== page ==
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The Boston Globe

Saturday, June 7,  1986

 

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TELEVISION

 

A ‘Swan Lake’ like no other

 

Kirov puts its legendary touch on a classic

 

By Christine Temin

Globe Staff

 

     VIENNA, Va. – The name of the ballet is virtually synonymous with classical dance.  The name of the company performing it is revered by balletomanes.  For those reasons alone you should spend tomorrow afternoon watching “Swan Lake” as danced by Leningrad’s legendary Kirov Ballet.  (The program airs on Channel 2, 1:30 -4 p.m. and is repeated June 15 on Channel 44 at 5 p.m.) But this performance is more than a historical curiosity: it displays a level of ensemble dancing that doesn’t exist elsewhere.

     The company from which Nureyev, Baryshnikov and Makarova defected is a bit short on stars at the moment, but there is a collective star – which seems appropriate for a troupe from a communist country – in the form of a corps de ballet without peer.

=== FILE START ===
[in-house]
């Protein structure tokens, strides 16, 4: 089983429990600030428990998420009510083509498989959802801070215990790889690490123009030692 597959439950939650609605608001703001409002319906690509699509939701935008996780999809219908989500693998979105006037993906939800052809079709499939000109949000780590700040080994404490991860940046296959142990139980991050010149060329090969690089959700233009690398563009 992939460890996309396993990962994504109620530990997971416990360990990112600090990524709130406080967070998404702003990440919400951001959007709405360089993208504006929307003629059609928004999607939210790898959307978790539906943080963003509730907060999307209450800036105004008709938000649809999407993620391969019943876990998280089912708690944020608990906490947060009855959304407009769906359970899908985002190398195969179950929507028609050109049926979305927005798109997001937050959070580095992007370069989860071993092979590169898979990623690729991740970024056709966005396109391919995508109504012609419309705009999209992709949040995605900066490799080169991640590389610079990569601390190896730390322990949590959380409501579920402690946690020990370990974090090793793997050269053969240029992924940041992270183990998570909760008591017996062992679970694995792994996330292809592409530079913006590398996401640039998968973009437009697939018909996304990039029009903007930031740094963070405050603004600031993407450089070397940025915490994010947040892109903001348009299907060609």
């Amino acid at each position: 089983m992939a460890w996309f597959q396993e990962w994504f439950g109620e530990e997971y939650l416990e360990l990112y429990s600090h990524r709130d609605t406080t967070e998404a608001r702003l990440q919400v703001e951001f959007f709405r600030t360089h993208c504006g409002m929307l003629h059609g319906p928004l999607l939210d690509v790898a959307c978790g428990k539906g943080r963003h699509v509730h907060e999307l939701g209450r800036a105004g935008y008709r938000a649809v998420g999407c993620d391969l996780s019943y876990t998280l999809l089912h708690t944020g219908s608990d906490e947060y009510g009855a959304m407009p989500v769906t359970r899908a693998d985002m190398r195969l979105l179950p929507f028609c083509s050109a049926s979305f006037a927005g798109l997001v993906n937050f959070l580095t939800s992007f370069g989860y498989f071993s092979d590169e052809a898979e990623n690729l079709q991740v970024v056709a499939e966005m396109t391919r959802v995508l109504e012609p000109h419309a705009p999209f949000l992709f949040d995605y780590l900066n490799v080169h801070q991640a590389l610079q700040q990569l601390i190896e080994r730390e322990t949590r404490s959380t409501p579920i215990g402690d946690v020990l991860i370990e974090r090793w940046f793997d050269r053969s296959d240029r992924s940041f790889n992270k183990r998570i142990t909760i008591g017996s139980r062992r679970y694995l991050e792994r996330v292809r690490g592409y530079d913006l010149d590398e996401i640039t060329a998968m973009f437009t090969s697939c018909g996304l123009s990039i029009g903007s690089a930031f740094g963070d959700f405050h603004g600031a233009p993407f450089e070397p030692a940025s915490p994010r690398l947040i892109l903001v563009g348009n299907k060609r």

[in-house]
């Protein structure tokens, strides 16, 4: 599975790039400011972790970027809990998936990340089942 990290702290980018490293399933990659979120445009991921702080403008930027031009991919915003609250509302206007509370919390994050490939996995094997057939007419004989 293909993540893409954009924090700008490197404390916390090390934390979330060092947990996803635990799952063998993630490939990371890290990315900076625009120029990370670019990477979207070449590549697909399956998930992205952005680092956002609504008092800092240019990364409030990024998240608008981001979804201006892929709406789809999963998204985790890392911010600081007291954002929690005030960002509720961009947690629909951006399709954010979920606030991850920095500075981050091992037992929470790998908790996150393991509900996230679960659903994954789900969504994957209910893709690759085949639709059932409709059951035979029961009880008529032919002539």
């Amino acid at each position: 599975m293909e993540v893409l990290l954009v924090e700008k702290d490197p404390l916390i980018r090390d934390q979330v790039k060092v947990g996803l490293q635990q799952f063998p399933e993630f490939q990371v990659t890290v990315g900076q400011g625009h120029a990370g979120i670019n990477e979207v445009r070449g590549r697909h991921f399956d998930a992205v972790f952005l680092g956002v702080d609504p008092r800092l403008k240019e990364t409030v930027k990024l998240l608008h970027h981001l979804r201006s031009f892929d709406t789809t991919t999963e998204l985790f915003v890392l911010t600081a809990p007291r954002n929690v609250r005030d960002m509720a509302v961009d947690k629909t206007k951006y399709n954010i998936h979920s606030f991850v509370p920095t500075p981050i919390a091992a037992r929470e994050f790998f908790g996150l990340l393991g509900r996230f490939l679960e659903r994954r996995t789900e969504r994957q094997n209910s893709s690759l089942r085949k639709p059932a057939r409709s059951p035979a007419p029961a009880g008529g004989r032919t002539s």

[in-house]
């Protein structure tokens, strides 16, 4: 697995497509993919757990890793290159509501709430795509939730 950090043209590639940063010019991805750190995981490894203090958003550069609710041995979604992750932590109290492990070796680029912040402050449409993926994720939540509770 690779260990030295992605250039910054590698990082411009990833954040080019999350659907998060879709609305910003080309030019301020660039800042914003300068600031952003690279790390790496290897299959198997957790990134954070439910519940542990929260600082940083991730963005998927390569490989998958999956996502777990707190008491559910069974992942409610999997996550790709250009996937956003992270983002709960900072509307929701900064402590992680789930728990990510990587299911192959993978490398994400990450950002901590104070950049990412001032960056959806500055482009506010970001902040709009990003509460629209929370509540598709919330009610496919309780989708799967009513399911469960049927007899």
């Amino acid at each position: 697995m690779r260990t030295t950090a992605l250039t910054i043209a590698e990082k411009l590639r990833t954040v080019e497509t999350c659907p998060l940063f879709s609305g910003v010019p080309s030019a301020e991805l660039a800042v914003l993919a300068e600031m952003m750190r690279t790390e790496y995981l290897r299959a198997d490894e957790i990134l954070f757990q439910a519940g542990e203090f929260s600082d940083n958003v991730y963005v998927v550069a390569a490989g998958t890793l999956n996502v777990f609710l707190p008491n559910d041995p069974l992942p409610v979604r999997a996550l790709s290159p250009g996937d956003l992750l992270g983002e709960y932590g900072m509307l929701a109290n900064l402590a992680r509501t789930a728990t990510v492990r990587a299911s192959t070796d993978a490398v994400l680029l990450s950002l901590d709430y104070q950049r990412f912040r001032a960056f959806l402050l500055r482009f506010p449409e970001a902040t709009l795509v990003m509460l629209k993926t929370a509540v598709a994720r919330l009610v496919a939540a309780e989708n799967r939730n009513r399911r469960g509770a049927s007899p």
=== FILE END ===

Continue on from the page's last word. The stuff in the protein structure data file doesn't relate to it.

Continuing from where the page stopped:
This “Swan” was videotaped by Maryland Public Television on Tuesday at a performance at Wolf Trap Farm Park, where the Kirov danced this week as part of its first North American visit in 22 years.  The hastily arranged, instantly-sold-out tour was the result of the recent cultural exchange agreement between the US and the USSR.  It is a political as well as a cultural coup, and realizing that, Ronald Reagan introduces the TV show.  (Reagan’s remarks were pre-taped.  Unlike a lot of other politicians seen at Wolf Trap this week, he didn’t actually attend the ballet.)

      The program is straightforward.  The producer, Phillip Byrd, said he didn’t want to gild the Kirov’s lily with television’s technical tricks: “I wanted to be as faithful as possible to the Holy Grail of ballet.”

      He was.  The program, which was shot by seven cameras placed around the theater, and edited over the next two days by a crew working around the clock, is about as good as a video miniature of a mammoth-scale ballet can be.  I saw both live and taped performances.  The taped version offers a fine balance between long-range shots of the magnificent human geometry of “Swan Lake’s” patterns and satisfying close-ups of the principals. 

     It also offers a breathtaking glimpse of the company many call the best in the world.

      In recent years there has been talk that the Kirov had slipped.  Tuesday’s performance proved that the 200-year-old troupe, the second oldest classical dance company, (the Paris Opera is first), is still great – especially at corps level.  Most of these dancers have lived and studied together from the age of 8 or 9, and the result is a group bound together in an almost mystical way, the antithesis of a big American ballet company that may include dancers from a dozen states trained in as many different ways.